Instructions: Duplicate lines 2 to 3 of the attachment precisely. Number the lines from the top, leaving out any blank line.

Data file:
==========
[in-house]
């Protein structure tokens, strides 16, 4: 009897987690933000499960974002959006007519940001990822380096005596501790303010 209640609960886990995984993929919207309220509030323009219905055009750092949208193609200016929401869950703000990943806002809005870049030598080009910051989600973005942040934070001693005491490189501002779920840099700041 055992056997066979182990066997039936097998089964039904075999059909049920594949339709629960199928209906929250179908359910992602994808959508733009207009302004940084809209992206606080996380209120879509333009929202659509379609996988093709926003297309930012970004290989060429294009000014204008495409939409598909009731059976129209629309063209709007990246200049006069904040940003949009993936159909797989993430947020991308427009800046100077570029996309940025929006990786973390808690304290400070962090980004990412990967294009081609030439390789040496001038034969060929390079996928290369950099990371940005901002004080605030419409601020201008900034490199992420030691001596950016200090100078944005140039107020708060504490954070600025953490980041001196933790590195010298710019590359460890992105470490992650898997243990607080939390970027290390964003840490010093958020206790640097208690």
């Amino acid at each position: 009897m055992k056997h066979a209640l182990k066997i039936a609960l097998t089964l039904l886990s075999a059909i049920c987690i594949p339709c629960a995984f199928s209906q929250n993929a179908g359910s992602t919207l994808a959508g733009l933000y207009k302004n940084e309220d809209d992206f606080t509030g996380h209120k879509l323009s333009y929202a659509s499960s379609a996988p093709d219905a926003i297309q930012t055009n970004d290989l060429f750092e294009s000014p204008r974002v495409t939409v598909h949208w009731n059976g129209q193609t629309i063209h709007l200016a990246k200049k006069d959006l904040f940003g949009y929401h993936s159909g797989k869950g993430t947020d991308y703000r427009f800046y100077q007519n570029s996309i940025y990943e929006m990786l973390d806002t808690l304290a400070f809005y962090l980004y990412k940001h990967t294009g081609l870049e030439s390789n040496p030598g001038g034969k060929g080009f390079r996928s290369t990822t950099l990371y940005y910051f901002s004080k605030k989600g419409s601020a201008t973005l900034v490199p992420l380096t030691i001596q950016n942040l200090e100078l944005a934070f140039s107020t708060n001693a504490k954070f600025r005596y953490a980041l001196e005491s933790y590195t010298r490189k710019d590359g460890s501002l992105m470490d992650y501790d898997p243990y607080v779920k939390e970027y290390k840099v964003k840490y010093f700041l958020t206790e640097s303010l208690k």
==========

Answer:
């Protein structure tokens, strides 16, 4: 009897987690933000499960974002959006007519940001990822380096005596501790303010 209640609960886990995984993929919207309220509030323009219905055009750092949208193609200016929401869950703000990943806002809005870049030598080009910051989600973005942040934070001693005491490189501002779920840099700041 055992056997066979182990066997039936097998089964039904075999059909049920594949339709629960199928209906929250179908359910992602994808959508733009207009302004940084809209992206606080996380209120879509333009929202659509379609996988093709926003297309930012970004290989060429294009000014204008495409939409598909009731059976129209629309063209709007990246200049006069904040940003949009993936159909797989993430947020991308427009800046100077570029996309940025929006990786973390808690304290400070962090980004990412990967294009081609030439390789040496001038034969060929390079996928290369950099990371940005901002004080605030419409601020201008900034490199992420030691001596950016200090100078944005140039107020708060504490954070600025953490980041001196933790590195010298710019590359460890992105470490992650898997243990607080939390970027290390964003840490010093958020206790640097208690």
């Amino acid at each position: 009897m055992k056997h066979a209640l182990k066997i039936a609960l097998t089964l039904l886990s075999a059909i049920c987690i594949p339709c629960a995984f199928s209906q929250n993929a179908g359910s992602t919207l994808a959508g733009l933000y207009k302004n940084e309220d809209d992206f606080t509030g996380h209120k879509l323009s333009y929202a659509s499960s379609a996988p093709d219905a926003i297309q930012t055009n970004d290989l060429f750092e294009s000014p204008r974002v495409t939409v598909h949208w009731n059976g129209q193609t629309i063209h709007l200016a990246k200049k006069d959006l904040f940003g949009y929401h993936s159909g797989k869950g993430t947020d991308y703000r427009f800046y100077q007519n570029s996309i940025y990943e929006m990786l973390d806002t808690l304290a400070f809005y962090l980004y990412k940001h990967t294009g081609l870049e030439s390789n040496p030598g001038g034969k060929g080009f390079r996928s290369t990822t950099l990371y940005y910051f901002s004080k605030k989600g419409s601020a201008t973005l900034v490199p992420l380096t030691i001596q950016n942040l200090e100078l944005a934070f140039s107020t708060n001693a504490k954070f600025r005596y953490a980041l001196e005491s933790y590195t010298r490189k710019d590359g460890s501002l992105m470490d992650y501790d898997p243990y607080v779920k939390e970027y290390k840099v964003k840490y010093f700041l958020t206790e640097s303010l208690k």